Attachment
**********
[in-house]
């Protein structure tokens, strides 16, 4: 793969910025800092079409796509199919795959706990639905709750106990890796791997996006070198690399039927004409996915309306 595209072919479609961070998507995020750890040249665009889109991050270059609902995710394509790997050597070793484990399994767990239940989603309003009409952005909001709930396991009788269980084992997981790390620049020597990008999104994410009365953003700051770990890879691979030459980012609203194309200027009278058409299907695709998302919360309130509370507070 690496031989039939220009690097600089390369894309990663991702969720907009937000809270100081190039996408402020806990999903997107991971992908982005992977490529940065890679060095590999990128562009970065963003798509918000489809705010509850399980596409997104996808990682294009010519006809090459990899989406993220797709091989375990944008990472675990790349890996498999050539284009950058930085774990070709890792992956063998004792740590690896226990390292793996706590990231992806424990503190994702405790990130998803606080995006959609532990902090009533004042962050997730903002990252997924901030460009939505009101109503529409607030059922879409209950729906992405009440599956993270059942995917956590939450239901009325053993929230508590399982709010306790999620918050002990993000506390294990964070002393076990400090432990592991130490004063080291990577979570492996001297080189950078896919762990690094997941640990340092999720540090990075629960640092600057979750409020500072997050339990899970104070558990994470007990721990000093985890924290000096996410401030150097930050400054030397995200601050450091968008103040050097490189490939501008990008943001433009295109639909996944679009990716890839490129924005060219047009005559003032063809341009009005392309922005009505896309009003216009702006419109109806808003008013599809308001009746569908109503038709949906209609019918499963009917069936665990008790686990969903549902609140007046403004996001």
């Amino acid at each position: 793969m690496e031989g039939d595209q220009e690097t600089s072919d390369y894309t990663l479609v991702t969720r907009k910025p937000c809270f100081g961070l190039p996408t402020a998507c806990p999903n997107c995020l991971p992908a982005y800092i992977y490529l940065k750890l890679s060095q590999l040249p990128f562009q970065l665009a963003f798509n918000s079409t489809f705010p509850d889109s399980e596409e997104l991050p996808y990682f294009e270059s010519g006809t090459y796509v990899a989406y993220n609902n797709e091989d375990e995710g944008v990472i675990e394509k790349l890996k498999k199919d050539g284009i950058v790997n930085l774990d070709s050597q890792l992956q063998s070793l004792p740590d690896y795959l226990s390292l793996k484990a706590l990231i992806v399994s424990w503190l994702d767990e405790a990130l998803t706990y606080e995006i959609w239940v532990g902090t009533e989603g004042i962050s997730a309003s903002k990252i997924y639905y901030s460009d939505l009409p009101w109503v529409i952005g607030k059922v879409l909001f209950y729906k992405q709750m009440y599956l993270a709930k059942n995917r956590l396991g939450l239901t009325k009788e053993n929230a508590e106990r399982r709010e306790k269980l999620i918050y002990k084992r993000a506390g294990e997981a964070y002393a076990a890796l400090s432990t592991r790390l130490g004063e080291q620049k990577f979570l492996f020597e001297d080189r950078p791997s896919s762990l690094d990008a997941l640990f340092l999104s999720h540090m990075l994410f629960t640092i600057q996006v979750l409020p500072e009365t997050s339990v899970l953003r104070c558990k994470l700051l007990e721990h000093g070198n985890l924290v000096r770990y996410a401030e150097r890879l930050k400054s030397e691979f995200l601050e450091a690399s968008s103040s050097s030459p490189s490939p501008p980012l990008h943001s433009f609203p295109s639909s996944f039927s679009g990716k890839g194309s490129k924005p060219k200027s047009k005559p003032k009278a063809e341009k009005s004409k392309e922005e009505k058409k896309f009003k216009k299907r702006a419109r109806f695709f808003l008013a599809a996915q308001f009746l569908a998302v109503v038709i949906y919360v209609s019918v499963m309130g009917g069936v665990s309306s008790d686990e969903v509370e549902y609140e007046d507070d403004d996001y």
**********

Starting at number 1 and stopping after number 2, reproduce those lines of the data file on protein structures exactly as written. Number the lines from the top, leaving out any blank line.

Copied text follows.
[in-house]
């Protein structure tokens, strides 16, 4: 793969910025800092079409796509199919795959706990639905709750106990890796791997996006070198690399039927004409996915309306 595209072919479609961070998507995020750890040249665009889109991050270059609902995710394509790997050597070793484990399994767990239940989603309003009409952005909001709930396991009788269980084992997981790390620049020597990008999104994410009365953003700051770990890879691979030459980012609203194309200027009278058409299907695709998302919360309130509370507070 690496031989039939220009690097600089390369894309990663991702969720907009937000809270100081190039996408402020806990999903997107991971992908982005992977490529940065890679060095590999990128562009970065963003798509918000489809705010509850399980596409997104996808990682294009010519006809090459990899989406993220797709091989375990944008990472675990790349890996498999050539284009950058930085774990070709890792992956063998004792740590690896226990390292793996706590990231992806424990503190994702405790990130998803606080995006959609532990902090009533004042962050997730903002990252997924901030460009939505009101109503529409607030059922879409209950729906992405009440599956993270059942995917956590939450239901009325053993929230508590399982709010306790999620918050002990993000506390294990964070002393076990400090432990592991130490004063080291990577979570492996001297080189950078896919762990690094997941640990340092999720540090990075629960640092600057979750409020500072997050339990899970104070558990994470007990721990000093985890924290000096996410401030150097930050400054030397995200601050450091968008103040050097490189490939501008990008943001433009295109639909996944679009990716890839490129924005060219047009005559003032063809341009009005392309922005009505896309009003216009702006419109109806808003008013599809308001009746569908109503038709949906209609019918499963009917069936665990008790686990969903549902609140007046403004996001």